The New Reef
“Net ball!” Hank yelled.
It turns out to be a 500lb ball of netting, rope and line from over 80 sources, all different, and fragments of commercial products, including 3 toothbushes, 1 cigarette lighter and two plastic straws.
The bulk of these, and several pieces of chewed bottles, bottle caps and assorted food wrappers, are lodged in a tangled gill net. The whole thing from underwater looks like an upside-down floral
arrangement, with lead weights taking some lines straight down, and foam floats taking lines outward.
Fish are everywhere – mahimahi, amberjack, triggerfish – circle beneath the net ball. Three fish are stuck inside in varying stages of decomposition. These nets catch more fish when they are lost than when they were owned.
After a long dive around it, we haul it above the deck to shake it out. More fish, a goby, 5 frog fish, hundreds of crabs, a shrimp, worms, nudibranchs, anemone – Hank Carson from U. of Hawaii collects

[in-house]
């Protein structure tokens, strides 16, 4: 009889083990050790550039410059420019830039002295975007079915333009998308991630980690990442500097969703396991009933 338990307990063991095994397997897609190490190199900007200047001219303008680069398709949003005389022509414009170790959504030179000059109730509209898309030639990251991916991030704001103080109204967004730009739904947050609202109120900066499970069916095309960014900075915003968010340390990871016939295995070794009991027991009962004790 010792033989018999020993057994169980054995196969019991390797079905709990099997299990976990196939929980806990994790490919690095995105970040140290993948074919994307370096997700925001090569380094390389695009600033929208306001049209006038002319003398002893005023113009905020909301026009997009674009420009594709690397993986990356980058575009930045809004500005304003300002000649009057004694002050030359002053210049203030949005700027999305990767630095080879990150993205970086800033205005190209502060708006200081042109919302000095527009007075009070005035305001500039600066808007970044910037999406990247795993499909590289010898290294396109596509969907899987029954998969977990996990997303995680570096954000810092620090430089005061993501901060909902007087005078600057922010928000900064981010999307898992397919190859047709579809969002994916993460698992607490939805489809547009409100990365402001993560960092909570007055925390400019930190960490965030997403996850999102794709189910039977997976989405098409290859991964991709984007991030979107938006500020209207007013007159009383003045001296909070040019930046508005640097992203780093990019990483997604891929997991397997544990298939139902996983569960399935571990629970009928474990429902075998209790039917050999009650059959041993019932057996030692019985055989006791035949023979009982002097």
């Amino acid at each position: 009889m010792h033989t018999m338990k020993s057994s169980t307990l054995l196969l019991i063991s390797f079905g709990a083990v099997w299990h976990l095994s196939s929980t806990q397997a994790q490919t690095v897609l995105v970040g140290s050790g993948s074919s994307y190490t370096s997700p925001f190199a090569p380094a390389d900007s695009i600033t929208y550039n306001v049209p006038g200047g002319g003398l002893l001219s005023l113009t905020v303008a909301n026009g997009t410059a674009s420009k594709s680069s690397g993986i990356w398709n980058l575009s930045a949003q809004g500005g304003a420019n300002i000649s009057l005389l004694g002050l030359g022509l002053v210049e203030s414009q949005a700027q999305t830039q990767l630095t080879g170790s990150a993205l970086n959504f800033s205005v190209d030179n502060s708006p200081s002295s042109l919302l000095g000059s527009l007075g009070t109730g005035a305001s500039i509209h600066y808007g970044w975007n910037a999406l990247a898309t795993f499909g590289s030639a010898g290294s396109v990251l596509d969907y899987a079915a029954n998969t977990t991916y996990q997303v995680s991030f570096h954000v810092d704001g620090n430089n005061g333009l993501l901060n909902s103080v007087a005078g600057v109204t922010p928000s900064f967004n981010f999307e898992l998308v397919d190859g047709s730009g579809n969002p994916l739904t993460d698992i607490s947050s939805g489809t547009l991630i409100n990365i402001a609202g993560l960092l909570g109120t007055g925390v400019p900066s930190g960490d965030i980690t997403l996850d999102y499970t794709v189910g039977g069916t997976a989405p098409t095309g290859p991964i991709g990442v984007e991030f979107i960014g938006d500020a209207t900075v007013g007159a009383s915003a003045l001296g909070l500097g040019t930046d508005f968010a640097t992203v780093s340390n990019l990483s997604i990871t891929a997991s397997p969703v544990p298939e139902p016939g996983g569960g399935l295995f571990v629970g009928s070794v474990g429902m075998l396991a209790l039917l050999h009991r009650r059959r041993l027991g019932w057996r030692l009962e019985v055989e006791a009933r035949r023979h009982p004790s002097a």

26 species in all.
There’s great diversity of live and plastic, creating habitat where it wasn’t before. The reaction is awe at the life. When a dozen fish swim under you for shelter, you can’t help but laugh. When I pull a dead
triggerfish out of the netting, I cringe at the thought of the thousands or millions of fish all these tangled nets have killed after being lost. Above all else, I have the same felling I get when you visit someplace beautiful, like the Grand Canyon or Everglades, and you see that someone dumped a pile of trash on the side of the road. It’s the sense that something is taken away from all of us – the knowledge that there are places in the world, so valuable, so wild, that taking more than a memory would be unthinkable.